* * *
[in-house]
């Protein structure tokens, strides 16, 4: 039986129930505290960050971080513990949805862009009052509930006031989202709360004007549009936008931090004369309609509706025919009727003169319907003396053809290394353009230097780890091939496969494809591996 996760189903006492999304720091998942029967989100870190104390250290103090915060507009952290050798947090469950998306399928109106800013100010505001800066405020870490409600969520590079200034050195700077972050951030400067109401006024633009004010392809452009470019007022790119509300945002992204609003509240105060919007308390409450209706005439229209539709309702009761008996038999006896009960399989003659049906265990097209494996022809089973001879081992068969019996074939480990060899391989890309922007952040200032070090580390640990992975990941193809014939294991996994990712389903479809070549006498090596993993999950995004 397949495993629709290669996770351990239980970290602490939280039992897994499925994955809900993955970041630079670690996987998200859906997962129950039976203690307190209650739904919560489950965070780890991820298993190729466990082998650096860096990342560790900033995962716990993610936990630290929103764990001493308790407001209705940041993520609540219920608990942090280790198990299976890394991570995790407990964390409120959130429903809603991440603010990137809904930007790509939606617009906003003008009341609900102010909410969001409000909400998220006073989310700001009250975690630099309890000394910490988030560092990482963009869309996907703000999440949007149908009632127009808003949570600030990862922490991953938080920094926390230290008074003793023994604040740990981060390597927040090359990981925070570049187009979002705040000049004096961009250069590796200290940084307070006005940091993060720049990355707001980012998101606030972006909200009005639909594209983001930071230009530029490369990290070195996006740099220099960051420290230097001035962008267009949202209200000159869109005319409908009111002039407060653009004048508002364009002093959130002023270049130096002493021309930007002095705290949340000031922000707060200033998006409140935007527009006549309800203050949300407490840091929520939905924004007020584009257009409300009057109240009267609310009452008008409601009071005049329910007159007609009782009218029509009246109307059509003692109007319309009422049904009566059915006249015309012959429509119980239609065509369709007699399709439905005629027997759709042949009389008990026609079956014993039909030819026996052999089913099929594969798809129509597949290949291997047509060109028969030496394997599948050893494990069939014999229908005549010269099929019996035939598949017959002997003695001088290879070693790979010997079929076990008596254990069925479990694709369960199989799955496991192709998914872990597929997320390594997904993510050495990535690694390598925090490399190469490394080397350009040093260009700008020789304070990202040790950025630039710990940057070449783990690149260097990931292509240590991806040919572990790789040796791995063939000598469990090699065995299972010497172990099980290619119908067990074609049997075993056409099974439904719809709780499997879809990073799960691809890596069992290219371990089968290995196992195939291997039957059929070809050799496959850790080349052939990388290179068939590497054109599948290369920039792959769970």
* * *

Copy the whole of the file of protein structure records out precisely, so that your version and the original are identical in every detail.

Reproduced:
[in-house]
């Protein structure tokens, strides 16, 4: 039986129930505290960050971080513990949805862009009052509930006031989202709360004007549009936008931090004369309609509706025919009727003169319907003396053809290394353009230097780890091939496969494809591996 996760189903006492999304720091998942029967989100870190104390250290103090915060507009952290050798947090469950998306399928109106800013100010505001800066405020870490409600969520590079200034050195700077972050951030400067109401006024633009004010392809452009470019007022790119509300945002992204609003509240105060919007308390409450209706005439229209539709309702009761008996038999006896009960399989003659049906265990097209494996022809089973001879081992068969019996074939480990060899391989890309922007952040200032070090580390640990992975990941193809014939294991996994990712389903479809070549006498090596993993999950995004 397949495993629709290669996770351990239980970290602490939280039992897994499925994955809900993955970041630079670690996987998200859906997962129950039976203690307190209650739904919560489950965070780890991820298993190729466990082998650096860096990342560790900033995962716990993610936990630290929103764990001493308790407001209705940041993520609540219920608990942090280790198990299976890394991570995790407990964390409120959130429903809603991440603010990137809904930007790509939606617009906003003008009341609900102010909410969001409000909400998220006073989310700001009250975690630099309890000394910490988030560092990482963009869309996907703000999440949007149908009632127009808003949570600030990862922490991953938080920094926390230290008074003793023994604040740990981060390597927040090359990981925070570049187009979002705040000049004096961009250069590796200290940084307070006005940091993060720049990355707001980012998101606030972006909200009005639909594209983001930071230009530029490369990290070195996006740099220099960051420290230097001035962008267009949202209200000159869109005319409908009111002039407060653009004048508002364009002093959130002023270049130096002493021309930007002095705290949340000031922000707060200033998006409140935007527009006549309800203050949300407490840091929520939905924004007020584009257009409300009057109240009267609310009452008008409601009071005049329910007159007609009782009218029509009246109307059509003692109007319309009422049904009566059915006249015309012959429509119980239609065509369709007699399709439905005629027997759709042949009389008990026609079956014993039909030819026996052999089913099929594969798809129509597949290949291997047509060109028969030496394997599948050893494990069939014999229908005549010269099929019996035939598949017959002997003695001088290879070693790979010997079929076990008596254990069925479990694709369960199989799955496991192709998914872990597929997320390594997904993510050495990535690694390598925090490399190469490394080397350009040093260009700008020789304070990202040790950025630039710990940057070449783990690149260097990931292509240590991806040919572990790789040796791995063939000598469990090699065995299972010497172990099980290619119908067990074609049997075993056409099974439904719809709780499997879809990073799960691809890596069992290219371990089968290995196992195939291997039957059929070809050799496959850790080349052939990388290179068939590497054109599948290369920039792959769970």